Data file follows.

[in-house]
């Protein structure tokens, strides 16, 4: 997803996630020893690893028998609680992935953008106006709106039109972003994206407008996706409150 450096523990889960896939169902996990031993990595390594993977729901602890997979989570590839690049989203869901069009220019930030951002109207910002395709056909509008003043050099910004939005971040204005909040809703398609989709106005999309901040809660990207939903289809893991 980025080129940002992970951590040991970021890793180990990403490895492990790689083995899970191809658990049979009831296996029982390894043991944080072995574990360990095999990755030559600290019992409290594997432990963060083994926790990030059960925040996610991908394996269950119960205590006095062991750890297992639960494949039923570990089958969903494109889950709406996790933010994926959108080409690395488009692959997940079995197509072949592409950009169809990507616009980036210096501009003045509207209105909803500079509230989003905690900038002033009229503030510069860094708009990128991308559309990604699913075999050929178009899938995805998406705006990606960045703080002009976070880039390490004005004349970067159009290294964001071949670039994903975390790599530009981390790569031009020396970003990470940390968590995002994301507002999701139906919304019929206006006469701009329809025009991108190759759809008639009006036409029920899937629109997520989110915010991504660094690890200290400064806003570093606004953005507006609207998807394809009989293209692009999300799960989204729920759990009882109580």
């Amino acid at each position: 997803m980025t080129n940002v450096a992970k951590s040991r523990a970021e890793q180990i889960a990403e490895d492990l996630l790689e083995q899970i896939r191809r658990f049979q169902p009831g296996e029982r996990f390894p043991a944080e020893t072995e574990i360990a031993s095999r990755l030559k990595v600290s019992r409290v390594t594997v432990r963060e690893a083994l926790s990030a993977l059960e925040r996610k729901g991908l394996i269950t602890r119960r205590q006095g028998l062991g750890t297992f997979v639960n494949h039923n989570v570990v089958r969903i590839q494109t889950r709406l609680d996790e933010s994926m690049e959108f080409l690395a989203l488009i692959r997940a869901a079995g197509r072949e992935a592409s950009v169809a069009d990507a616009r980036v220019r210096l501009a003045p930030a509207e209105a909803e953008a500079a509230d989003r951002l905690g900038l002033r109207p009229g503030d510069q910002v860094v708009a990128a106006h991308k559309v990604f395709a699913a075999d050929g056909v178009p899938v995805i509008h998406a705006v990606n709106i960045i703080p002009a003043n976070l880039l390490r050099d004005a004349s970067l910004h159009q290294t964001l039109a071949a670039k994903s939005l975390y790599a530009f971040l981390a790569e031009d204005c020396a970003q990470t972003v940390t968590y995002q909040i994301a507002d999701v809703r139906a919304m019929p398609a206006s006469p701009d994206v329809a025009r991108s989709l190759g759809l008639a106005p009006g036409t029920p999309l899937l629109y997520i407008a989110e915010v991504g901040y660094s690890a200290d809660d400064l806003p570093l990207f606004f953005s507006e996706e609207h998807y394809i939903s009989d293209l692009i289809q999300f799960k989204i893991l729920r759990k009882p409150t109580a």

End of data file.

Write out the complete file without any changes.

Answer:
[in-house]
């Protein structure tokens, strides 16, 4: 997803996630020893690893028998609680992935953008106006709106039109972003994206407008996706409150 450096523990889960896939169902996990031993990595390594993977729901602890997979989570590839690049989203869901069009220019930030951002109207910002395709056909509008003043050099910004939005971040204005909040809703398609989709106005999309901040809660990207939903289809893991 980025080129940002992970951590040991970021890793180990990403490895492990790689083995899970191809658990049979009831296996029982390894043991944080072995574990360990095999990755030559600290019992409290594997432990963060083994926790990030059960925040996610991908394996269950119960205590006095062991750890297992639960494949039923570990089958969903494109889950709406996790933010994926959108080409690395488009692959997940079995197509072949592409950009169809990507616009980036210096501009003045509207209105909803500079509230989003905690900038002033009229503030510069860094708009990128991308559309990604699913075999050929178009899938995805998406705006990606960045703080002009976070880039390490004005004349970067159009290294964001071949670039994903975390790599530009981390790569031009020396970003990470940390968590995002994301507002999701139906919304019929206006006469701009329809025009991108190759759809008639009006036409029920899937629109997520989110915010991504660094690890200290400064806003570093606004953005507006609207998807394809009989293209692009999300799960989204729920759990009882109580």
């Amino acid at each position: 997803m980025t080129n940002v450096a992970k951590s040991r523990a970021e890793q180990i889960a990403e490895d492990l996630l790689e083995q899970i896939r191809r658990f049979q169902p009831g296996e029982r996990f390894p043991a944080e020893t072995e574990i360990a031993s095999r990755l030559k990595v600290s019992r409290v390594t594997v432990r963060e690893a083994l926790s990030a993977l059960e925040r996610k729901g991908l394996i269950t602890r119960r205590q006095g028998l062991g750890t297992f997979v639960n494949h039923n989570v570990v089958r969903i590839q494109t889950r709406l609680d996790e933010s994926m690049e959108f080409l690395a989203l488009i692959r997940a869901a079995g197509r072949e992935a592409s950009v169809a069009d990507a616009r980036v220019r210096l501009a003045p930030a509207e209105a909803e953008a500079a509230d989003r951002l905690g900038l002033r109207p009229g503030d510069q910002v860094v708009a990128a106006h991308k559309v990604f395709a699913a075999d050929g056909v178009p899938v995805i509008h998406a705006v990606n709106i960045i703080p002009a003043n976070l880039l390490r050099d004005a004349s970067l910004h159009q290294t964001l039109a071949a670039k994903s939005l975390y790599a530009f971040l981390a790569e031009d204005c020396a970003q990470t972003v940390t968590y995002q909040i994301a507002d999701v809703r139906a919304m019929p398609a206006s006469p701009d994206v329809a025009r991108s989709l190759g759809l008639a106005p009006g036409t029920p999309l899937l629109y997520i407008a989110e915010v991504g901040y660094s690890a200290d809660d400064l806003p570093l990207f606004f953005s507006e996706e609207h998807y394809i939903s009989d293209l692009i289809q999300f799960k989204i893991l729920r759990k009882p409150t109580a």